Leaving the Royal Marines to live sustainably in the Eastern Cape

Posted on 1 June 2023 By David Henning

‘I was young and didn’t quite know what to do with my life,’ Mischa Dubrovo said about joining the Marines as a 20-year-old. Currently living off the grid on a farm in Haga Haga, Eastern Cape, he has found solace in nature and a place he can become the best version of himself.

Mischa has just published his first book, Guns and Trees, Bullets and Seeds, in which he describes his experiences in the military, struggles with the ethics of war and how he found meaning in nature and becoming a sustainable farmer.  

When discussing his decision to join the army, Mischa alludes to the moral appeasement of being part of the Marines. ‘They appeal to characteristics such as integrity, honour and discipline. 

‘When I got there, I was expecting to be around people who, in their personal capacity at least, aimed to be elite and disciplined… around people who were trying to be the best versions of themselves.’ 

Mischa during his service for the Royal Marines.

Contrary to his assumption, Mischa witnessed scenes involving excessive consumption of alcohol or complacency. Those were only some of the triggering moments that made Mischa question his role in the military. 

‘The speech from the movie The Great Dictator changed my mind and smashed my perceptions to pieces.

‘I was driving in a convoy, and we started talking about the political agendas about the military, killing people and collateral damage. We asked our commanding officer about their thoughts on children and innocent people dying in a war, and they said it was the “unfortunate nature of the job”.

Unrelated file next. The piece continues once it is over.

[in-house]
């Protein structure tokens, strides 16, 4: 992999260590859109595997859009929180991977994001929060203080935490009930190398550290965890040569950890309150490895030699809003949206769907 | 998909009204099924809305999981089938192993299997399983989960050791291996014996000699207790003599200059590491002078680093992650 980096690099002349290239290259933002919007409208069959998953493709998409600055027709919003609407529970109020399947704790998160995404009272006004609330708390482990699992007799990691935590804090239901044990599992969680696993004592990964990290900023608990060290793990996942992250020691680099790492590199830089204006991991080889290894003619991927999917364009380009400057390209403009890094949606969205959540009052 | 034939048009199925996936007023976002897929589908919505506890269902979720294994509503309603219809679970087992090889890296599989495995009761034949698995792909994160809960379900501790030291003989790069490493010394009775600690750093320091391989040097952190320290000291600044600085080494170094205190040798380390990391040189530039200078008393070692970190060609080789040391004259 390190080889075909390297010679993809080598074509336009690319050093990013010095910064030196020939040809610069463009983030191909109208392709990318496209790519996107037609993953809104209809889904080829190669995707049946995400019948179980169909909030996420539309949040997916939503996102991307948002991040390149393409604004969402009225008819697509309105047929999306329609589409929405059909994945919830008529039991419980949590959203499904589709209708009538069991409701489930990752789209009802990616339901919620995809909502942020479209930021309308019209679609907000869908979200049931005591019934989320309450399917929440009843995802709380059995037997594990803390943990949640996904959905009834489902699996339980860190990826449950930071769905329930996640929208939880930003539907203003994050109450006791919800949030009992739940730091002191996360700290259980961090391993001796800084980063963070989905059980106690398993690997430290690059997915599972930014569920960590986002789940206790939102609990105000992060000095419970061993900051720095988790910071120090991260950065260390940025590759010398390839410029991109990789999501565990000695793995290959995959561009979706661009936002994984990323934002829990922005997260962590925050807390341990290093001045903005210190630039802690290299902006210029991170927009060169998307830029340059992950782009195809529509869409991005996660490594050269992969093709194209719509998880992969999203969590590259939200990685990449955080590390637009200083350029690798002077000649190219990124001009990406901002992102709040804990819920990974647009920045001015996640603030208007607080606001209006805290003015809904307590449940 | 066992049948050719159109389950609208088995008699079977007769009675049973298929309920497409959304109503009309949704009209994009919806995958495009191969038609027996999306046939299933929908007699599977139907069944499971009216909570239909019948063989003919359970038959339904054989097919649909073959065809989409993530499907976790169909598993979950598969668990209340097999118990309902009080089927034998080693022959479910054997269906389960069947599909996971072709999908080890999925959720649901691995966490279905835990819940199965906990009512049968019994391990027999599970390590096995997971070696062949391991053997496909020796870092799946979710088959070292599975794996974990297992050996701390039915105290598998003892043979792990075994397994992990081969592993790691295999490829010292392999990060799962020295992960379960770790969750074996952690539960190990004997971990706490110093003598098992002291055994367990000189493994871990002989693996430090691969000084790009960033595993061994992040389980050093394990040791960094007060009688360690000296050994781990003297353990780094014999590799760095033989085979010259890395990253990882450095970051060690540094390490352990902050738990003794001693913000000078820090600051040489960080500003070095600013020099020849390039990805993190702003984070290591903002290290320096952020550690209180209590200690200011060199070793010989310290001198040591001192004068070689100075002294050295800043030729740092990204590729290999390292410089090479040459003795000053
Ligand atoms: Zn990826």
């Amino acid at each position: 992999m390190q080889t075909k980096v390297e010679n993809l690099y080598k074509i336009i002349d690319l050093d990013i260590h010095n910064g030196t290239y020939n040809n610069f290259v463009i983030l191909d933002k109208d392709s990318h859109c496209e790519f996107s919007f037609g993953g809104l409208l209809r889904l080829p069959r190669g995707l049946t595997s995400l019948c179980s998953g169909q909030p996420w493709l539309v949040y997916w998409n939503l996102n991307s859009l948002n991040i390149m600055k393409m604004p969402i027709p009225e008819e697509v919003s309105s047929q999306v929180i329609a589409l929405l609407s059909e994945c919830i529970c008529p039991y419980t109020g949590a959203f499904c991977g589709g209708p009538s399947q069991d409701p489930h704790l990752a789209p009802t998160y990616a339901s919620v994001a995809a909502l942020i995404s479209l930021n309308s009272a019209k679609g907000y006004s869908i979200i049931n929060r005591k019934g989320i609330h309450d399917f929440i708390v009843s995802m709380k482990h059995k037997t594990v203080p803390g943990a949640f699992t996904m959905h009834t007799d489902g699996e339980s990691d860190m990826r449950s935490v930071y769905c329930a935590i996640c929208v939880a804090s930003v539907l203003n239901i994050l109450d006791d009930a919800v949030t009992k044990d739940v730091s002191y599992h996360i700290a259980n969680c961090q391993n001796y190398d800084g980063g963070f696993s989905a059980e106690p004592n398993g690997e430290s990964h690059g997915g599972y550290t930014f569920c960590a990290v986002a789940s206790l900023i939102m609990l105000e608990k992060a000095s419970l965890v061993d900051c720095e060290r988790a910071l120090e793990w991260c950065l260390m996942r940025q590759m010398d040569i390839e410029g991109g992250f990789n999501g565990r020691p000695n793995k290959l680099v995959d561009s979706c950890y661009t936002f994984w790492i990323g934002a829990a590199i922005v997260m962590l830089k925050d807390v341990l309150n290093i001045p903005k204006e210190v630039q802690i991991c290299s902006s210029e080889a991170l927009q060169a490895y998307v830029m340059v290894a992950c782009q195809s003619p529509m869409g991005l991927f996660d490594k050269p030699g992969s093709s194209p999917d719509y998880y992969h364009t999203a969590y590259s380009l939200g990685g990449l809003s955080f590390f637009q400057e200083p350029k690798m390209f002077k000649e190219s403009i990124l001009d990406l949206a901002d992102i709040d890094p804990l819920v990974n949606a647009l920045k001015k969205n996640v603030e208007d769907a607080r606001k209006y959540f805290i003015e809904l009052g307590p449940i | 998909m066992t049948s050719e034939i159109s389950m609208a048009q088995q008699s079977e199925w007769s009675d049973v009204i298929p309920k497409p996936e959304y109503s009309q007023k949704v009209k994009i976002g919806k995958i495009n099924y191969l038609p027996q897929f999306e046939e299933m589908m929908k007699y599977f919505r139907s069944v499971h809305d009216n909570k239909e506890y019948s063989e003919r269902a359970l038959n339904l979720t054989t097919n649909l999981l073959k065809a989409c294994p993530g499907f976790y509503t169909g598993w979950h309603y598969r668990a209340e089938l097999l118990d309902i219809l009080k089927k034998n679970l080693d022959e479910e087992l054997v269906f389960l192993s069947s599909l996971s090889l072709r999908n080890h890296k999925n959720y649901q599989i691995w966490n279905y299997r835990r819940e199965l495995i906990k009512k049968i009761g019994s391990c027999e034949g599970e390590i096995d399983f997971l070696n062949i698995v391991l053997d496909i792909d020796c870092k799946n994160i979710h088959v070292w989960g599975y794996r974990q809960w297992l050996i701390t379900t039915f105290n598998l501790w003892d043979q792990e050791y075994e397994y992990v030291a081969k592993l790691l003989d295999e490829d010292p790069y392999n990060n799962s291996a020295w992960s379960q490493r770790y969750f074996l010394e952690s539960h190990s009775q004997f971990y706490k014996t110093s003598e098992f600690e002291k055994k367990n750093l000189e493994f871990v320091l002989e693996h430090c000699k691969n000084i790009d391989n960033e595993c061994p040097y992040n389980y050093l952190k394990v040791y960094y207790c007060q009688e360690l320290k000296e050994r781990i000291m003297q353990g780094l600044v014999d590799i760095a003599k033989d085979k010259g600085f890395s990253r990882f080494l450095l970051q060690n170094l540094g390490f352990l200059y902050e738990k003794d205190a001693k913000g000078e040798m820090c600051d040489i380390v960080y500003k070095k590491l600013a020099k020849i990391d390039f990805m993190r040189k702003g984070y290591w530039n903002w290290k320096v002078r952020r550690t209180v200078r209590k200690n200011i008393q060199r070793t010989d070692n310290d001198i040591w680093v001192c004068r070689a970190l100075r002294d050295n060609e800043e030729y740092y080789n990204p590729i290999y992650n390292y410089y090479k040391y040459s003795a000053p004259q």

‘That didn’t sit well with me. I asked myself if that was the best version of myself I could give the world.’

Mischa served in the military for two more years after that and said he used this time for ‘reflection, introspection and soul searching’.

‘I joined the military under the pretence that I had to fight,’ Mischa added. ‘But when that illusion broke, I saw that it wasn’t real and asked myself, how else can I serve the world?

‘There’s been a lot of talk about natural destruction, food security, food sovereignty, soil health and the destruction of species, and I thought, okay, maybe that’s what I should do.’

Today, Mischa lives in a small holding in Haga Haga in the Eastern Cape, having found his solace in nature. His book also touches on sustainable living practices and how we can all make a difference in our small ways.

‘There’s a lot of ills in the world you could champion, but you can’t do them all because then you risk spreading yourself too thin, which defeats the purpose. So, I chose food and taught others how to grow it healthily and sustainably.

‘I live according to a triad of meaning, love, connection and responsibility, and I’ve fallen in love with nature’. It makes sense that he acts as a custodian for nature, feels deeply connected to it and takes responsibility for his environment.

Mischa also uses skills he learned in the Marines to lead an anti-poaching effort with Mozambique Wild Adventures in Mozambique’s Niassa Province. This operation will involve preventing fish poisoning, animal poisoning and snare traps.

‘The wide variety of species in the area include lion, buffalo, wild dog, eland, sable, hyena, crocodile, elephant, and many more. We conduct most of our patrols on foot and in vehicles, but we are working towards using aerial tools to strengthen our conservation methods.’

You can read a preview of Guns and Trees, Bullets and Seeds and order the book here

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